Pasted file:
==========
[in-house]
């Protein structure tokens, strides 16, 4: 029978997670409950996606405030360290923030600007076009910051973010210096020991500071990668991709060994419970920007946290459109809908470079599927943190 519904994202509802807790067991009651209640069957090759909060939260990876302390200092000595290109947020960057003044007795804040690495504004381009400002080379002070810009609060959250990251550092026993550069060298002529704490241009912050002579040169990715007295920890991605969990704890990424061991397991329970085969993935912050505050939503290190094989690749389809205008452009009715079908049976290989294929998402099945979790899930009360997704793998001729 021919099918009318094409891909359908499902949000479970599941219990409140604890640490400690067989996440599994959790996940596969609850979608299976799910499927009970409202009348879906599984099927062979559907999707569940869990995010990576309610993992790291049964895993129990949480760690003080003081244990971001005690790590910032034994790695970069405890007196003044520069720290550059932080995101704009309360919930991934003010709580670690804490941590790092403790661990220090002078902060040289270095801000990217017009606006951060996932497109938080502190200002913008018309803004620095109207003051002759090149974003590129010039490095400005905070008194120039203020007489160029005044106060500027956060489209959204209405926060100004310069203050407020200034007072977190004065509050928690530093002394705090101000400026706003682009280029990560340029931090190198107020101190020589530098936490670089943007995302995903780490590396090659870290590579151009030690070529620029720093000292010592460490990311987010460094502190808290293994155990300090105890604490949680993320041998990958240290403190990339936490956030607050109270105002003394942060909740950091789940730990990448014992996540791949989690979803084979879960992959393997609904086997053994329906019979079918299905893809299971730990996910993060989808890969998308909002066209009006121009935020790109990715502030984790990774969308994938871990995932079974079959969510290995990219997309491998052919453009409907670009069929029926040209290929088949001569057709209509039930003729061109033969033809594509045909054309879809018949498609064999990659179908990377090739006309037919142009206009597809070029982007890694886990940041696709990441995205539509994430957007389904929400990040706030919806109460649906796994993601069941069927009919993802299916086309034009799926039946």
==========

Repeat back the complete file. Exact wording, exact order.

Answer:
[in-house]
């Protein structure tokens, strides 16, 4: 029978997670409950996606405030360290923030600007076009910051973010210096020991500071990668991709060994419970920007946290459109809908470079599927943190 519904994202509802807790067991009651209640069957090759909060939260990876302390200092000595290109947020960057003044007795804040690495504004381009400002080379002070810009609060959250990251550092026993550069060298002529704490241009912050002579040169990715007295920890991605969990704890990424061991397991329970085969993935912050505050939503290190094989690749389809205008452009009715079908049976290989294929998402099945979790899930009360997704793998001729 021919099918009318094409891909359908499902949000479970599941219990409140604890640490400690067989996440599994959790996940596969609850979608299976799910499927009970409202009348879906599984099927062979559907999707569940869990995010990576309610993992790291049964895993129990949480760690003080003081244990971001005690790590910032034994790695970069405890007196003044520069720290550059932080995101704009309360919930991934003010709580670690804490941590790092403790661990220090002078902060040289270095801000990217017009606006951060996932497109938080502190200002913008018309803004620095109207003051002759090149974003590129010039490095400005905070008194120039203020007489160029005044106060500027956060489209959204209405926060100004310069203050407020200034007072977190004065509050928690530093002394705090101000400026706003682009280029990560340029931090190198107020101190020589530098936490670089943007995302995903780490590396090659870290590579151009030690070529620029720093000292010592460490990311987010460094502190808290293994155990300090105890604490949680993320041998990958240290403190990339936490956030607050109270105002003394942060909740950091789940730990990448014992996540791949989690979803084979879960992959393997609904086997053994329906019979079918299905893809299971730990996910993060989808890969998308909002066209009006121009935020790109990715502030984790990774969308994938871990995932079974079959969510290995990219997309491998052919453009409907670009069929029926040209290929088949001569057709209509039930003729061109033969033809594509045909054309879809018949498609064999990659179908990377090739006309037919142009206009597809070029982007890694886990940041696709990441995205539509994430957007389904929400990040706030919806109460649906796994993601069941069927009919993802299916086309034009799926039946």